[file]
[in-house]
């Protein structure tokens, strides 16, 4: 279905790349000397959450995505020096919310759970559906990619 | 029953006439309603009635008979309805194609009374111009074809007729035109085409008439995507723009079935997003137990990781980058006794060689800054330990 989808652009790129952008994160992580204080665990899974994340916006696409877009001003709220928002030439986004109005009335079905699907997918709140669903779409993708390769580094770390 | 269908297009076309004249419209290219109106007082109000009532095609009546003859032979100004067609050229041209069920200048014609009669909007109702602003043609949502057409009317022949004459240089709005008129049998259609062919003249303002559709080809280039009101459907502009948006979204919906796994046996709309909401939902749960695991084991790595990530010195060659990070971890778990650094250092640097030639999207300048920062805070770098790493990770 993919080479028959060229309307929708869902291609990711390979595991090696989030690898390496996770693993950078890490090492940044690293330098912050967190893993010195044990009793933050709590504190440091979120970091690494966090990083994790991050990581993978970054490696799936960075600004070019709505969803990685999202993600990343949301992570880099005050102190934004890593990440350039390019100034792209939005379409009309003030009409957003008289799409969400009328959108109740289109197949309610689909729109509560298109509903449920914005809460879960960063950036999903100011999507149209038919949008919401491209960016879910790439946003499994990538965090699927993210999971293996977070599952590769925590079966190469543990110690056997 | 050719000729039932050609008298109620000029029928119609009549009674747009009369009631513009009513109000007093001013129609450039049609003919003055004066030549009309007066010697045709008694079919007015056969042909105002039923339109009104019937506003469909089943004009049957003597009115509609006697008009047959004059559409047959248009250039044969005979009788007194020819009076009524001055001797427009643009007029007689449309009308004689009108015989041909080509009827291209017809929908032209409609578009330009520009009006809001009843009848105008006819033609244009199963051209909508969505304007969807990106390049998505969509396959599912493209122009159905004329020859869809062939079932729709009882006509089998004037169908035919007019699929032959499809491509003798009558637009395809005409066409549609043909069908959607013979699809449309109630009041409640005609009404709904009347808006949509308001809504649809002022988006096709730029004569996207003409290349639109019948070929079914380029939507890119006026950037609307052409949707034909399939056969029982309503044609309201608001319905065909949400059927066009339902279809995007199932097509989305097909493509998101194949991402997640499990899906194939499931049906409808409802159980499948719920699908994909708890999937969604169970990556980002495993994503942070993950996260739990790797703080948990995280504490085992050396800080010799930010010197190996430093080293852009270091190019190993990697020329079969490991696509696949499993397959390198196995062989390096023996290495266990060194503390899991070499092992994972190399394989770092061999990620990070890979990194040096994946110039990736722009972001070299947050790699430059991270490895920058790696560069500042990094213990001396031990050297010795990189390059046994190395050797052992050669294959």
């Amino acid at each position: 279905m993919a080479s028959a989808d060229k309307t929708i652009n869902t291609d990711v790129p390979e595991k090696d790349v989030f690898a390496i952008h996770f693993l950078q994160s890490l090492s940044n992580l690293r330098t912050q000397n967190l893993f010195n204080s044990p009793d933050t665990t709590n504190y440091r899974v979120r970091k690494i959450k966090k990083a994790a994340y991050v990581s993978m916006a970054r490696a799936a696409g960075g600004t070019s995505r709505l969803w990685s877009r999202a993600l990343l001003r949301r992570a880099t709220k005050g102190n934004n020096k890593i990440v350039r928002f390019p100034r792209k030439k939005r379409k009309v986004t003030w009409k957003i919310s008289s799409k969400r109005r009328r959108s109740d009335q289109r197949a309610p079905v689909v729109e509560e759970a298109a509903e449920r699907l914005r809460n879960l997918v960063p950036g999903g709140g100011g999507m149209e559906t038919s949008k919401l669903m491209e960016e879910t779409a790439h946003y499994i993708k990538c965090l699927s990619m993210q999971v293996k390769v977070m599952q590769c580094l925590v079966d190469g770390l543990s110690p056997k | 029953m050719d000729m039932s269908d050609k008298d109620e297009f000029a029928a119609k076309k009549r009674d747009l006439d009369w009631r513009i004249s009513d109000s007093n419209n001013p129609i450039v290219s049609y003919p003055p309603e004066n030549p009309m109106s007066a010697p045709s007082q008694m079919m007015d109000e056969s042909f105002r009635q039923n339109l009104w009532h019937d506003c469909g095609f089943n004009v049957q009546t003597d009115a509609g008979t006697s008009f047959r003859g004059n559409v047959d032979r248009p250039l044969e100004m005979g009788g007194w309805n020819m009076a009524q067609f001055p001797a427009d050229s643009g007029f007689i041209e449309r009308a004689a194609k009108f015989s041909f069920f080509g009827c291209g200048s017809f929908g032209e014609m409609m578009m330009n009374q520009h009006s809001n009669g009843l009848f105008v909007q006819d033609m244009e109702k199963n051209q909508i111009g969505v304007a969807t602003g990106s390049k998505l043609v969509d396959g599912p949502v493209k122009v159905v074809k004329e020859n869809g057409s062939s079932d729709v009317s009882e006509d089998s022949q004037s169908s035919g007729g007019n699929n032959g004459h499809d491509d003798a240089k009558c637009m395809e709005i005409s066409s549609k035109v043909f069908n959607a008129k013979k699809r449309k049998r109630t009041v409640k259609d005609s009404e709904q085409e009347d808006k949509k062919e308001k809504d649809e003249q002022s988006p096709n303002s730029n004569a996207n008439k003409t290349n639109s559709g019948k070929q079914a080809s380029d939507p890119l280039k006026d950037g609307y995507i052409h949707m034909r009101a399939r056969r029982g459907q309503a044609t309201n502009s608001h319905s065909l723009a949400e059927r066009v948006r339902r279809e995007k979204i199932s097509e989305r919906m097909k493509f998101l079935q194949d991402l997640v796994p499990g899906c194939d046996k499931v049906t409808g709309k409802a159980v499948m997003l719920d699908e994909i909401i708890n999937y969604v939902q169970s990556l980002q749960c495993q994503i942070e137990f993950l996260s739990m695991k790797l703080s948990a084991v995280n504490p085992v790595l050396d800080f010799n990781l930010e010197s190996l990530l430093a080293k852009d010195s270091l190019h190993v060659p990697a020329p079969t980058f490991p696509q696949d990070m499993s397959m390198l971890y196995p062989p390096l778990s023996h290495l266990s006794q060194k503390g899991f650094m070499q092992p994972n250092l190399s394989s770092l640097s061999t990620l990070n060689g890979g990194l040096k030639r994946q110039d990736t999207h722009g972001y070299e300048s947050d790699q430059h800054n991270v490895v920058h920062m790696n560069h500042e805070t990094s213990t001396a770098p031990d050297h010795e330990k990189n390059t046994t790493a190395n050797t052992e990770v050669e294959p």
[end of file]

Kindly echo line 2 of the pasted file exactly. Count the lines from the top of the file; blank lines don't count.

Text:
């Protein structure tokens, strides 16, 4: 279905790349000397959450995505020096919310759970559906990619 | 029953006439309603009635008979309805194609009374111009074809007729035109085409008439995507723009079935997003137990990781980058006794060689800054330990 989808652009790129952008994160992580204080665990899974994340916006696409877009001003709220928002030439986004109005009335079905699907997918709140669903779409993708390769580094770390 | 269908297009076309004249419209290219109106007082109000009532095609009546003859032979100004067609050229041209069920200048014609009669909007109702602003043609949502057409009317022949004459240089709005008129049998259609062919003249303002559709080809280039009101459907502009948006979204919906796994046996709309909401939902749960695991084991790595990530010195060659990070971890778990650094250092640097030639999207300048920062805070770098790493990770 993919080479028959060229309307929708869902291609990711390979595991090696989030690898390496996770693993950078890490090492940044690293330098912050967190893993010195044990009793933050709590504190440091979120970091690494966090990083994790991050990581993978970054490696799936960075600004070019709505969803990685999202993600990343949301992570880099005050102190934004890593990440350039390019100034792209939005379409009309003030009409957003008289799409969400009328959108109740289109197949309610689909729109509560298109509903449920914005809460879960960063950036999903100011999507149209038919949008919401491209960016879910790439946003499994990538965090699927993210999971293996977070599952590769925590079966190469543990110690056997 | 050719000729039932050609008298109620000029029928119609009549009674747009009369009631513009009513109000007093001013129609450039049609003919003055004066030549009309007066010697045709008694079919007015056969042909105002039923339109009104019937506003469909089943004009049957003597009115509609006697008009047959004059559409047959248009250039044969005979009788007194020819009076009524001055001797427009643009007029007689449309009308004689009108015989041909080509009827291209017809929908032209409609578009330009520009009006809001009843009848105008006819033609244009199963051209909508969505304007969807990106390049998505969509396959599912493209122009159905004329020859869809062939079932729709009882006509089998004037169908035919007019699929032959499809491509003798009558637009395809005409066409549609043909069908959607013979699809449309109630009041409640005609009404709904009347808006949509308001809504649809002022988006096709730029004569996207003409290349639109019948070929079914380029939507890119006026950037609307052409949707034909399939056969029982309503044609309201608001319905065909949400059927066009339902279809995007199932097509989305097909493509998101194949991402997640499990899906194939499931049906409808409802159980499948719920699908994909708890999937969604169970990556980002495993994503942070993950996260739990790797703080948990995280504490085992050396800080010799930010010197190996430093080293852009270091190019190993990697020329079969490991696509696949499993397959390198196995062989390096023996290495266990060194503390899991070499092992994972190399394989770092061999990620990070890979990194040096994946110039990736722009972001070299947050790699430059991270490895920058790696560069500042990094213990001396031990050297010795990189390059046994190395050797052992050669294959």